Surge testing to be deployed to control spread of covid-19 variant in Ladywood, Jewellery Quarter & Soho Wards
Extensive surveillance of COVID-19 has identified a small number of cases of the variant first discovered in South Africa, across England, including one in the Ladywood, Jewellery Quarter & Soho ward.
The council is working closely with Public Health England and NHS Test and Trace to support measures to curb any potential spread of this variant; this will include significantly increasing the testing offer in a targeted and intelligence-led way.
Residents over the age of 16 who are living or working in Ladywood, Jewellery Quarter & Soho wards are strongly encouraged to take part in the door to door testing when offered, even if they are not showing symptoms.
There is currently no evidence to suggest this variant is more serious than others, or that the regulated vaccine would not protect against it.
Testing will, in combination with measures such as hands-face-space-fresh air and following national guidance, help to suppress and control the spread of the virus, while enabling a better understanding of the variant.
Positive tests will be sequenced to identify any further spread, enabling a better understanding of the variant and identifying if there are any more cases in the area. If someone tests positive, they must self-isolate immediately and pass on details on their contacts to NHS Test and Trace.
If you have coronavirus symptoms you should get a free NHS test to check if you have coronavirus.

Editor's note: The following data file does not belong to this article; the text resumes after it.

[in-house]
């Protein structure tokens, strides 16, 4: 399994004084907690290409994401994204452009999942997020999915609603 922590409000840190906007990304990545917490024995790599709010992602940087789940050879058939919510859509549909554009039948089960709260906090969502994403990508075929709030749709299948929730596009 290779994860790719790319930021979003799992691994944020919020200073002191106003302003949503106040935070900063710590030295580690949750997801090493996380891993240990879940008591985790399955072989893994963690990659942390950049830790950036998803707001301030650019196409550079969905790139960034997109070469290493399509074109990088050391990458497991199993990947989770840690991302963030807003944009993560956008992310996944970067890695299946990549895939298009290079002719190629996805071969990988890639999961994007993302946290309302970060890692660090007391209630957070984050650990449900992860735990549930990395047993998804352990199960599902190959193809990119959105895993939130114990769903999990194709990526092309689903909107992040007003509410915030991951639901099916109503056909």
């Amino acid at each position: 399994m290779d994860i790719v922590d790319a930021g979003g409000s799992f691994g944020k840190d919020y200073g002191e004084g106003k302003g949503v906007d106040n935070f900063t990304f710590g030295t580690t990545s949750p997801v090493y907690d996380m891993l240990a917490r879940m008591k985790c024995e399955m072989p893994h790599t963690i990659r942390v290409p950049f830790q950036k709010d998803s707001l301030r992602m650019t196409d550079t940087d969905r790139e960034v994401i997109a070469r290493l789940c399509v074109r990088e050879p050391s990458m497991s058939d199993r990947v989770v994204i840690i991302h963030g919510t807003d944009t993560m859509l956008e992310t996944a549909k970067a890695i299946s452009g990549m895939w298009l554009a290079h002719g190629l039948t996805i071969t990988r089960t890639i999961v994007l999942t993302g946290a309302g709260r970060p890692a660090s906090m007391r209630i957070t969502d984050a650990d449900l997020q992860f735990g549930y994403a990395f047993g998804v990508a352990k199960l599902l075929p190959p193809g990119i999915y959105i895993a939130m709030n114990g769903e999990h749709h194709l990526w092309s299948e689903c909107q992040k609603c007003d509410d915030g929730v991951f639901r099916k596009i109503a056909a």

People in these areas should continue using twice-weekly rapid testing alongside the PCR test as part of the surge testing.
Dr Susan Hopkins, Chief Medical Advisor for NHS Test and Trace said: “As part of our proactive sequencing work, we have identified cases of a COVID-19 variants in a number of areas across England. A small proportion of these cases have no link to international travel suggesting that there are some cases in the community.
"PHE and NHS Test and Trace are monitoring the situation closely and appropriate public health measures such as increased testing and contact tracing are being put in place where necessary.”
Dr Justin Varney, Director of Public Health for Birmingham City Council, said: “Testing is an important part of containing the spread of the virus. This new variant from South Africa presents a new risk so it is essential that all adults in the affected areas takes up this offer of PCR testing to help us contain the spread quickly and identify any further local cases. There is financial and practical support available for those who test positive and have to isolate and their contacts and it is vital we all play our part in controlling this new challenge.”